Navigating Your Way Through a Masters Degree in Science: My Experience

Oct 25 / Kayinat Ahmed
Like myself, you have decided to continue your academic journey and progress as a scientist (or avoid adulthood) by choosing to study a masters degree. But as cool as the title may sound, you realise that a masters, especially in science, is a whole different journey. For me, this was in Molecular Genetics and Diagnostics.

I chose this degree because I became increasingly interested in the role of genetics and everything beyond genetics (epigenetics), in disease and how changes in genetic code can be detected with the use of molecular technologies before people actually start to develop symptoms. However, as with anything you choose to pursue, there are challenges you need to overcome. I will be talking about some of my challenges in this degree and tips on how to navigate through them.

Intensity of the course

Compared to your undergraduate degree, you’ll find that the content in masters becomes more intense with lectures, assignments, exams and practicals coming at you left, right and centre – almost feeling impossible to catch a break because you’ll fall behind. Overtime this can become pretty overwhelming and now studying your favourite subject becomes a chore. 

This is where your time management and organisation skills come into play. As cliché as this may sound, you need to plan, plan, plan! The only way I managed to go through the fast-paced semesters was through planning. Knowing what you need to do, when you need to do it and then progressively working on it is what will ensure you’re on track rather than waiting for that last minute burst of motivation. This means setting yourself a minimum word limit for the week for your assignments, number of lectures to get through each week and any readings you need to do. More importantly, read about your practicals beforehand to ensure you understand the purpose of the practicals rather than just ‘doing’ the practical. At the same time, I made sure to plan for breaks too where I spent my time doing things unrelated to science. 

Secondly, as fascinating as genetics or any other science subject is, it is also hard to grasp key concepts straightaway. This will require using different methods of studying to fully understand the content such as watching YouTube videos, asking your lecturers and peers. Personally, I found that using various resources that explain the same topic in their own way helped me to understand. You will also have to study modules that you do not find as interesting. For me these were microbial genetics and statistics. In this instance you need to stay motivated and remind yourself that it is only for a semester!

Imposter syndrome

You have been accepted to study a masters degree in one of the best universities in the UK for research and have an opportunity to study with like-minded students from all over the world, yet once you attend your lectures and practical sessions, everyone seems to understand everything so quick and know what they’re doing. You feel like you don’t belong here and maybe you being accepted here was a mistake. This is what I felt at the beginning of the course.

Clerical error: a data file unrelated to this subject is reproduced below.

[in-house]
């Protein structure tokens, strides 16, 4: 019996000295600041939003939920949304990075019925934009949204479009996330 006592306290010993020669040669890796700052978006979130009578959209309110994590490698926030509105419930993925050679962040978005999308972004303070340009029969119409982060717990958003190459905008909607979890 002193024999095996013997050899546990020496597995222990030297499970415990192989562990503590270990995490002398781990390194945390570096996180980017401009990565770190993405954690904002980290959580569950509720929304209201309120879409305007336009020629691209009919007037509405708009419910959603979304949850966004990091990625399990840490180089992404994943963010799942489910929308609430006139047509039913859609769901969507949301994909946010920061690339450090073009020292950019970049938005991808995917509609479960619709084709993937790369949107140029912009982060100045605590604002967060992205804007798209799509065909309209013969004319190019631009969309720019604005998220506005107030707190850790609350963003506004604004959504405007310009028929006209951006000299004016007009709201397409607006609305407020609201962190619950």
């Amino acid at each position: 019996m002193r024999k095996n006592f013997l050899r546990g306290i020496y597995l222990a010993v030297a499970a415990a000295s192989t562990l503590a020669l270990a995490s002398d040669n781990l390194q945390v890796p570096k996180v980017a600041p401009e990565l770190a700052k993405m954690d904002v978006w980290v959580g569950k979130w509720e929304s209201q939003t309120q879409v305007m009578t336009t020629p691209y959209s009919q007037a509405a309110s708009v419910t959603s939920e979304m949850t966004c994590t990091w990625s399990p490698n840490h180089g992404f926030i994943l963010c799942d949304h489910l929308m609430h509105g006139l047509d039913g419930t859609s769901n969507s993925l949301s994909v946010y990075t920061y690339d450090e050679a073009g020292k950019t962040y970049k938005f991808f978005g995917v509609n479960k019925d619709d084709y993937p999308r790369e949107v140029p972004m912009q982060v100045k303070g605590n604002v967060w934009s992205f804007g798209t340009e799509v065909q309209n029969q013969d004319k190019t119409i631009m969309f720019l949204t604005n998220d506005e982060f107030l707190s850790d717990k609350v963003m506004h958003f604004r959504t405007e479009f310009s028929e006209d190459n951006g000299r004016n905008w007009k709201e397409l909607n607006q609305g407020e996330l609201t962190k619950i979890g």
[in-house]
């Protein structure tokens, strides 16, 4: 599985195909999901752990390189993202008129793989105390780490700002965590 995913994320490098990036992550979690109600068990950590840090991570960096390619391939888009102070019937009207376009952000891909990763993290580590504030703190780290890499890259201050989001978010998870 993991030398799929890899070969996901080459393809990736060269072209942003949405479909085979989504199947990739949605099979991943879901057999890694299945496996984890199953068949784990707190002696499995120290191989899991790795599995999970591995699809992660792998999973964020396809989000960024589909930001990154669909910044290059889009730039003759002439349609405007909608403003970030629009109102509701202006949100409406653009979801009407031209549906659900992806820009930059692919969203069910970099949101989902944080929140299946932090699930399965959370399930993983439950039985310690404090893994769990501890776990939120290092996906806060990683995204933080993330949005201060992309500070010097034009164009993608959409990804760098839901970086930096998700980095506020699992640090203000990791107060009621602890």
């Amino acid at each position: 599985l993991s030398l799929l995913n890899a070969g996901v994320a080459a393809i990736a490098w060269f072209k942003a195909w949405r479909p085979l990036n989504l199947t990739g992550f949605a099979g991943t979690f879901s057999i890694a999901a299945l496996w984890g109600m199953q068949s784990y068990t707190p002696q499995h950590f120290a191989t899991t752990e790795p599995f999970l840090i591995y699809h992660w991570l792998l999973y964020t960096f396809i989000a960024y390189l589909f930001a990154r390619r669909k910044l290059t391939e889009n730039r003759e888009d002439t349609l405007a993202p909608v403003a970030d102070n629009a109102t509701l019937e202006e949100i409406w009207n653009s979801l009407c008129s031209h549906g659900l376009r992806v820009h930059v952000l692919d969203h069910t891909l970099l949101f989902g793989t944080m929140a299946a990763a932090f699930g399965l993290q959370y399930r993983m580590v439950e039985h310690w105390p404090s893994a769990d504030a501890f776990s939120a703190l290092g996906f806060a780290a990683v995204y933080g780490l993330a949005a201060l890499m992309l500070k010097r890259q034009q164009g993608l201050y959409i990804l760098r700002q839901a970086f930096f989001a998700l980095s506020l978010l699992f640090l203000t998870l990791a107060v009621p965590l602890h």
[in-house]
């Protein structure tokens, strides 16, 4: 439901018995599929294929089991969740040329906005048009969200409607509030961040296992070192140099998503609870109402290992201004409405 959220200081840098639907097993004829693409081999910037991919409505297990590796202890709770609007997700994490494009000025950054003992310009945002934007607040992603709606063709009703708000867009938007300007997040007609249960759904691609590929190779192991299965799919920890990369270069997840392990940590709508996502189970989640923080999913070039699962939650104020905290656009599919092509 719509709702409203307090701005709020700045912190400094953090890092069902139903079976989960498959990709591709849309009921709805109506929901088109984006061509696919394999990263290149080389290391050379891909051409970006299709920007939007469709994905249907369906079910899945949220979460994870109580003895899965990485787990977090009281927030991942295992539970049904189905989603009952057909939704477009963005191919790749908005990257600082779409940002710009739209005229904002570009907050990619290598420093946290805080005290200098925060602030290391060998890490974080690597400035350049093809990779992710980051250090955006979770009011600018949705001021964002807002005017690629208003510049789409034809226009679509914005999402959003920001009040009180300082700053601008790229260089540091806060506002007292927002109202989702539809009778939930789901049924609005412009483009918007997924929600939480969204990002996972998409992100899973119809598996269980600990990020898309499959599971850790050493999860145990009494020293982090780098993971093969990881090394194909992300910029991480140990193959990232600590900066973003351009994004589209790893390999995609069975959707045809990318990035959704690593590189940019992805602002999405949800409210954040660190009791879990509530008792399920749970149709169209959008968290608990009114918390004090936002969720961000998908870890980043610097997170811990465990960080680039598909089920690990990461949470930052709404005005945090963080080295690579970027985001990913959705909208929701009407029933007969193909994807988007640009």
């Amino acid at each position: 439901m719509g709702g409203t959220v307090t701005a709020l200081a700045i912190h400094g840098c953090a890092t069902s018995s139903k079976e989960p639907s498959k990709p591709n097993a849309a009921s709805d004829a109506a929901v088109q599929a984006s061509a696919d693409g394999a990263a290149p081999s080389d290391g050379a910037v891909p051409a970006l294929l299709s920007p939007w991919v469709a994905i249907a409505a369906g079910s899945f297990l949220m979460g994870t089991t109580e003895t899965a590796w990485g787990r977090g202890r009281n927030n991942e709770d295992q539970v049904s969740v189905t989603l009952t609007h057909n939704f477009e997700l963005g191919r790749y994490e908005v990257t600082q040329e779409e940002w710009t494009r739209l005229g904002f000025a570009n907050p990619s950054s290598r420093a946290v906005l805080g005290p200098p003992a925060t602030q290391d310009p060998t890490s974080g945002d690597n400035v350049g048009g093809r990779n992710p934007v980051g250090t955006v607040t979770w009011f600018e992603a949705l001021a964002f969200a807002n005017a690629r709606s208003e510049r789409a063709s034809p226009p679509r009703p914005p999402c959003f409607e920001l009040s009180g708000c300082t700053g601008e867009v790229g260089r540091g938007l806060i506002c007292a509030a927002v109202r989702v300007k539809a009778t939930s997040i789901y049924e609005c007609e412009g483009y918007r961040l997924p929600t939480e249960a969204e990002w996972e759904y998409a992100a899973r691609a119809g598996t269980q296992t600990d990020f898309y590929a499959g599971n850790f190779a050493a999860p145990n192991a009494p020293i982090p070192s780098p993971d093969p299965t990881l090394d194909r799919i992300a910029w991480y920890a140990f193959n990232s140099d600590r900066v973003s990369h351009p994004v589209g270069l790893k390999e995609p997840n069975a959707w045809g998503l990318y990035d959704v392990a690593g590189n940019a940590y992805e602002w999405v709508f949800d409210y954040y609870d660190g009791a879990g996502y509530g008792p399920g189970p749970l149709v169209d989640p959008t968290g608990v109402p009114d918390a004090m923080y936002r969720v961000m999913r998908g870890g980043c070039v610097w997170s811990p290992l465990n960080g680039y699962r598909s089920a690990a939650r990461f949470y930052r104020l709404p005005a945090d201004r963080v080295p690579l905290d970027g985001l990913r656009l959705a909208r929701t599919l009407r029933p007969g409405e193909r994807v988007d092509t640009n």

However, as the saying goes: “If you’re the smartest person in the room, you are in the wrong room”. If anything, this should motivate you to work harder until eventually your results prove you are definitely not in the wrong place. You will surprise yourself when you find yourself explaining to your peers how to align your DNA sequences, how to set up an RT-PCR experiment or achieving an amazing grade on the bioinformatics module that everyone else found difficult. All of this comes down to believing in yourself and strive to keep learning.

Research project 

The best and the hardest part of the degree: your research project! This is where your degree becomes fully personalised for you and you get to research in an area you’re most interested in, as well as spend time in the lab doing what you love most. For me this was identifying variations in Alzheimer’s disease risk genes by amplifying and sequencing the target genes from patient samples. However, as exciting as this may seem, it is 100% unlikely that your project will go smoothly. There will be times when your experiments will go wrong, and you have to constantly repeat them like I had to with my PCR reaction to finally amplify my target gene. This took me two weeks! At times this will become demotivating, but you have to remember that this is what science is all about.

This is where you need to develop a good relationship with your project supervisor and not be afraid to ask them questions. During my undergraduate project, I communicated with my supervisor once throughout the entire project while for my masters, I am constantly communicating and asking questions. The difference I have observed from both projects is that I have been less stressed and more on track with my masters project. 
Once you overcome these challenges and continue to stay motivated and focused, you will find how rewarding this master’s degree will become for you. You will gain such extensive and specific knowledge on your subject and skills, making you ready to apply for your dream job – something you don’t feel so much after finishing your undergraduate degree. 

Kayinat Ahmed

Kayinat is a MSc student studying Molecular Genetics and Diagnostics at the University of Nottingham in the UK and is currently working on her research project for her dissertation, which involves detecting for mutations associated with Alzheimer's disease.
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